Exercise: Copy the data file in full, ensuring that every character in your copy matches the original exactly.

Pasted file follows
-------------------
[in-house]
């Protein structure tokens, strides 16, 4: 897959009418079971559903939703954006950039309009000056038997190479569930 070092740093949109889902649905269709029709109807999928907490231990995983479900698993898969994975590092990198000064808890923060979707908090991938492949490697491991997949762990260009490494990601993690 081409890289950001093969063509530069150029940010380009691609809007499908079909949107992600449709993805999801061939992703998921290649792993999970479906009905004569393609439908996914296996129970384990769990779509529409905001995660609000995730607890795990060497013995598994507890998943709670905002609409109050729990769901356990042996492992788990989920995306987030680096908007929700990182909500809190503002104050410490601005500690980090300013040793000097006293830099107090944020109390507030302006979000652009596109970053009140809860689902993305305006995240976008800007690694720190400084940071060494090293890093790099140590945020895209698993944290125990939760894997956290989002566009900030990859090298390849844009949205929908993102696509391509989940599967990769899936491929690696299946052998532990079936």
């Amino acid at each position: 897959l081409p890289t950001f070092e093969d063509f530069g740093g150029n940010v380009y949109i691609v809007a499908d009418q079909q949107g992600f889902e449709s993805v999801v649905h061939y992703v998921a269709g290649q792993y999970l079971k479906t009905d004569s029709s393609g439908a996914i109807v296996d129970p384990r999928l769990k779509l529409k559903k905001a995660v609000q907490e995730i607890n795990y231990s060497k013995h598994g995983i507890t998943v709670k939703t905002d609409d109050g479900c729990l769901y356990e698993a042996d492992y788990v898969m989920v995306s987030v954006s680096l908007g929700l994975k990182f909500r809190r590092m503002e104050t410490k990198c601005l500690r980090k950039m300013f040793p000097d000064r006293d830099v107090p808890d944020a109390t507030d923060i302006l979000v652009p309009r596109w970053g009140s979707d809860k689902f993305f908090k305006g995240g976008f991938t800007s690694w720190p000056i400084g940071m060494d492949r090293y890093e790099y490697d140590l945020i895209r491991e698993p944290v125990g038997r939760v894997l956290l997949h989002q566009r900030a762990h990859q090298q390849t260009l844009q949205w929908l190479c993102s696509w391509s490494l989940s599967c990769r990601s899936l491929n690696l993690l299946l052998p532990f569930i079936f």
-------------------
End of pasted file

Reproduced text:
[in-house]
């Protein structure tokens, strides 16, 4: 897959009418079971559903939703954006950039309009000056038997190479569930 070092740093949109889902649905269709029709109807999928907490231990995983479900698993898969994975590092990198000064808890923060979707908090991938492949490697491991997949762990260009490494990601993690 081409890289950001093969063509530069150029940010380009691609809007499908079909949107992600449709993805999801061939992703998921290649792993999970479906009905004569393609439908996914296996129970384990769990779509529409905001995660609000995730607890795990060497013995598994507890998943709670905002609409109050729990769901356990042996492992788990989920995306987030680096908007929700990182909500809190503002104050410490601005500690980090300013040793000097006293830099107090944020109390507030302006979000652009596109970053009140809860689902993305305006995240976008800007690694720190400084940071060494090293890093790099140590945020895209698993944290125990939760894997956290989002566009900030990859090298390849844009949205929908993102696509391509989940599967990769899936491929690696299946052998532990079936």
């Amino acid at each position: 897959l081409p890289t950001f070092e093969d063509f530069g740093g150029n940010v380009y949109i691609v809007a499908d009418q079909q949107g992600f889902e449709s993805v999801v649905h061939y992703v998921a269709g290649q792993y999970l079971k479906t009905d004569s029709s393609g439908a996914i109807v296996d129970p384990r999928l769990k779509l529409k559903k905001a995660v609000q907490e995730i607890n795990y231990s060497k013995h598994g995983i507890t998943v709670k939703t905002d609409d109050g479900c729990l769901y356990e698993a042996d492992y788990v898969m989920v995306s987030v954006s680096l908007g929700l994975k990182f909500r809190r590092m503002e104050t410490k990198c601005l500690r980090k950039m300013f040793p000097d000064r006293d830099v107090p808890d944020a109390t507030d923060i302006l979000v652009p309009r596109w970053g009140s979707d809860k689902f993305f908090k305006g995240g976008f991938t800007s690694w720190p000056i400084g940071m060494d492949r090293y890093e790099y490697d140590l945020i895209r491991e698993p944290v125990g038997r939760v894997l956290l997949h989002q566009r900030a762990h990859q090298q390849t260009l844009q949205w929908l190479c993102s696509w391509s490494l989940s599967c990769r990601s899936l491929n690696l993690l299946l052998p532990f569930i079936f």